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Re: [BLD] Action on Uniterms in XML

From: Sandro Hawke <sandro@w3.org>
Date: Wed, 12 Mar 2008 00:56:05 -0400
To: "Boley, Harold" <Harold.Boley@nrc-cnrc.gc.ca>
Cc: "Public-Rif-Wg (E-mail)" <public-rif-wg@w3.org>
Message-ID: <16025.1205297765@ubuhebe>

> This expands on the case for Uniterms in XML I made in
> today's telecon (ACTION-445).
> -- Harold
> When moving upward the hierarchy of language extensions
> one should be allowed to reuse instance documents of
> less expressive layers unchanged as instance documents
> of more expressive layers.
> E.g., when moving upward from Datalog to Horn logic,
> the function-free atomic Datalog terms should be legal
> as Horn logic terms, where function applications can
> then be added as well.

Absolutely.  We want to maximize overlap between dialects to maximize
reuse.  If two dialects can have a superset/subset relation in their
syntax, that very nice and simple.  (And, of course, for any given
document, its (observable) meaning should be the same in all dialects
for which it is syntactically valid.)

> Also, when moving upward from BLD to HLD (HiLog Dialect),
> the contextually differentiated BLD uniterms should be
> legal as HLD terms, where cross-contextual use is then
> permitted as well.
> If we don't use Uniterms with contextual differentiation
> but go back to an explicit Atom/Expr differentiation,
> such uniform instance-document reuse would be prevented.

I don't see how that is the case.

I see nothing about HiLog that says the parser is not allowed to tell,
when it comes across something like x(y), whether that is a
function-term or an atomic-formula.  Rather, as in HornLog, it should be
able to tell from where it is in the parse tree.   All I want is for
that information to also be in XML tag.

> In the following let's employ a simplified XML-like
> presentation, where <Element>c1 ... cN</Element> is
> transformed to Element(c1' ... cN'), with primes
> indicating recursive transformation.
> Then, for example, a BLD instance document using facts
> of the form Atom(a Expr(f c d) e) could not be imported
> unchanged into an HLD instance document.

Why not?   I see no problem using that in HLD.

The difference between BLD and HLD, as I understand it, is that where
you have "a" and "f" in that example, in HLD the grammar would also
allow you to put a term or variable.  But the above formula would also
be perfectly legal.

> However, our current BLD with facts of the neutral form
> Uniterm(a Uniterm(f c d) e) could be imported unchanged
> into HLD.

I don't see how it helps.  The parse tree still tells you that the outer
Uniterm is an Atom and the inner Uniterm is a Term.   

> With uniterms, HLD also allows cross-contextual uses
> such as
> And ( ?x = Uniterm(f c d)
>       Uniterm(a ?x e)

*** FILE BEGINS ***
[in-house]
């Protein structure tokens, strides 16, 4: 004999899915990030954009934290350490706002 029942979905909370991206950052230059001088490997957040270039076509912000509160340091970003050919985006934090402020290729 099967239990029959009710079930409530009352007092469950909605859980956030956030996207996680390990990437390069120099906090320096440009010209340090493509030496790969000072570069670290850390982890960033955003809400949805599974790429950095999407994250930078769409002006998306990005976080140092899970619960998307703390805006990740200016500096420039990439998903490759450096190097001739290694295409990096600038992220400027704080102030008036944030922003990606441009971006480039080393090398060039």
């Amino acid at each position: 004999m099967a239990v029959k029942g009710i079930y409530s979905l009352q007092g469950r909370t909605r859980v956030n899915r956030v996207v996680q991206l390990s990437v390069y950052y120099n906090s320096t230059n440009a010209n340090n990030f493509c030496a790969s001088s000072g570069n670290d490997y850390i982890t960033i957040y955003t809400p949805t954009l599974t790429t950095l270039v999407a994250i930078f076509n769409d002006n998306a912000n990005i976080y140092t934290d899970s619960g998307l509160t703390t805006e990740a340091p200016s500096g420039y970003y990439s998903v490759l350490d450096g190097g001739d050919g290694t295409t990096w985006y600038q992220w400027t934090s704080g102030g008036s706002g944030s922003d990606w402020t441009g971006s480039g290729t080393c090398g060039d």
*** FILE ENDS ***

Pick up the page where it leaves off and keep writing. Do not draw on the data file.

>       ?x )

You're doing stealth (implicit) reification here.  I strongly suggest we
don't do that.  I'd like reification (even before HiLog, maybe), but I
want it to be explicit in the syntax.

Something like:

 And ( ?x = Uniterm(f c d)
       Uniterm(a ?x e)
       true(?x) )

Perhaps "true" is not a good name for it.  Prolog calls it "call", which
sounds too procedural for BLD, I think.  Some prologs (including SWIPL
and XSB) allow you to just use a variable -- as you did -- saying it
means exactly the same thing as using "call".  The XSB 3.1 manual notes,
"the explicit use of call/1 is considered better programming practice."

> After two ?x substitutions this becomes
> And ( ?x = Uniterm(f c d)
>       Uniterm(a Uniterm(f c d) e)
>       Uniterm(f c d) )

I suggest, instead:

 And ( ?x = Uniterm(f c d)
       Uniterm(a Uniterm(f c d) e)
       true(Uniterm(f c d)) )

which the parser will understand as:

 And ( ?x = expr(f c d)
       atom(a expr(f c d) e)
       true(expr(f c d)) )

To allow more syntax checking by the parser, and to allow tools (like
XTAN) to work without a full parse tree, I would like those tags in the

Note that the semantics of "true" are something like:
    true(expr(f c d)) iff atom(f c d)
or maybe:
    true(expr(f c d)) iff atom(f' c d)

> Since ?x = Uniterm(f c d) uses a neutral Uniterm, the
> first ?x substitution can be contextually interpreted
> as if it was Expr(f c d), and the second as if it was
> Atom(f c d):
> And ( ?x =3D Uniterm(f c d)
>       Atom(a Expr(f c d) e)
>       Atom(f c d) )
> Uniterm neutrality is particularly important for an
> interchange format.

Yeah, so I think that kind of reification, not flagged by anything
explicit in the syntax, is likely to make things harder for

     -- Sandro
Received on Wednesday, 12 March 2008 04:57:24 GMT

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